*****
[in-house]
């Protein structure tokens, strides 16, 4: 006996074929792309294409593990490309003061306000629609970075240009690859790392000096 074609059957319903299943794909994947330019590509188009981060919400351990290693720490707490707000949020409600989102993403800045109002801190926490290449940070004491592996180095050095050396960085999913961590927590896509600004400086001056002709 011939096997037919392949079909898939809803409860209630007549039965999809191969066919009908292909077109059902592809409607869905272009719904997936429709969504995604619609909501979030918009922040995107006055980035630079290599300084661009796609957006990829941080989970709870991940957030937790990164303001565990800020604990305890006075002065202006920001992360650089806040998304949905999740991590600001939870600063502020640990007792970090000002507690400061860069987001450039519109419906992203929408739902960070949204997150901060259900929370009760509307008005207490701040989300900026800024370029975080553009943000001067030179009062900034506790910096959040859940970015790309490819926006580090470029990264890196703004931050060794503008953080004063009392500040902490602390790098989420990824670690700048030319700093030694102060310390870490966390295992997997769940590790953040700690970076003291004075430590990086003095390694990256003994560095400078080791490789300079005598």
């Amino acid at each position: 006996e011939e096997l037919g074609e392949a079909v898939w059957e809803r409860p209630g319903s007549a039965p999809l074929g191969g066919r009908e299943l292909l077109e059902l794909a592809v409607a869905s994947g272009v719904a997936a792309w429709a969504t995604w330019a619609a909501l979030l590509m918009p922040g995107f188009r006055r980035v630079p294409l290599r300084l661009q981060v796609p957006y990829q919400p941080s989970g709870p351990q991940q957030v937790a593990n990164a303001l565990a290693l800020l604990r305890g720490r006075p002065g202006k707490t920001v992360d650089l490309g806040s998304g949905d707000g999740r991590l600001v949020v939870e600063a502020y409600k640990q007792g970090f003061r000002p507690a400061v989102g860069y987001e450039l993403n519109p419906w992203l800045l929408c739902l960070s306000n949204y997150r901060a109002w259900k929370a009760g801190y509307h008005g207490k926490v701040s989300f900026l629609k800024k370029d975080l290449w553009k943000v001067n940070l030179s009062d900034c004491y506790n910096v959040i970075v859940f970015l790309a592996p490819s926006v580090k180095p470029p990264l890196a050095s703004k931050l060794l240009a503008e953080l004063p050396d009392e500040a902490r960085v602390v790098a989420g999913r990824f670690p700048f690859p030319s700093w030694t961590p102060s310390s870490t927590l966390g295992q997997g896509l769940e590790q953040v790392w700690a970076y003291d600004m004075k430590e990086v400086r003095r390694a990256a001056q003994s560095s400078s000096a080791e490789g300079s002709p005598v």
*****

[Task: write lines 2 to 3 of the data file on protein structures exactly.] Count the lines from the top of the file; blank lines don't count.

């Protein structure tokens, strides 16, 4: 006996074929792309294409593990490309003061306000629609970075240009690859790392000096 074609059957319903299943794909994947330019590509188009981060919400351990290693720490707490707000949020409600989102993403800045109002801190926490290449940070004491592996180095050095050396960085999913961590927590896509600004400086001056002709 011939096997037919392949079909898939809803409860209630007549039965999809191969066919009908292909077109059902592809409607869905272009719904997936429709969504995604619609909501979030918009922040995107006055980035630079290599300084661009796609957006990829941080989970709870991940957030937790990164303001565990800020604990305890006075002065202006920001992360650089806040998304949905999740991590600001939870600063502020640990007792970090000002507690400061860069987001450039519109419906992203929408739902960070949204997150901060259900929370009760509307008005207490701040989300900026800024370029975080553009943000001067030179009062900034506790910096959040859940970015790309490819926006580090470029990264890196703004931050060794503008953080004063009392500040902490602390790098989420990824670690700048030319700093030694102060310390870490966390295992997997769940590790953040700690970076003291004075430590990086003095390694990256003994560095400078080791490789300079005598």
């Amino acid at each position: 006996e011939e096997l037919g074609e392949a079909v898939w059957e809803r409860p209630g319903s007549a039965p999809l074929g191969g066919r009908e299943l292909l077109e059902l794909a592809v409607a869905s994947g272009v719904a997936a792309w429709a969504t995604w330019a619609a909501l979030l590509m918009p922040g995107f188009r006055r980035v630079p294409l290599r300084l661009q981060v796609p957006y990829q919400p941080s989970g709870p351990q991940q957030v937790a593990n990164a303001l565990a290693l800020l604990r305890g720490r006075p002065g202006k707490t920001v992360d650089l490309g806040s998304g949905d707000g999740r991590l600001v949020v939870e600063a502020y409600k640990q007792g970090f003061r000002p507690a400061v989102g860069y987001e450039l993403n519109p419906w992203l800045l929408c739902l960070s306000n949204y997150r901060a109002w259900k929370a009760g801190y509307h008005g207490k926490v701040s989300f900026l629609k800024k370029d975080l290449w553009k943000v001067n940070l030179s009062d900034c004491y506790n910096v959040i970075v859940f970015l790309a592996p490819s926006v580090k180095p470029p990264l890196a050095s703004k931050l060794l240009a503008e953080l004063p050396d009392e500040a902490r960085v602390v790098a989420g999913r990824f670690p700048f690859p030319s700093w030694t961590p102060s310390s870490t927590l966390g295992q997997g896509l769940e590790q953040v790392w700690a970076y003291d600004m004075k430590e990086v400086r003095r390694a990256a001056q003994s560095s400078s000096a080791e490789g300079s002709p005598v």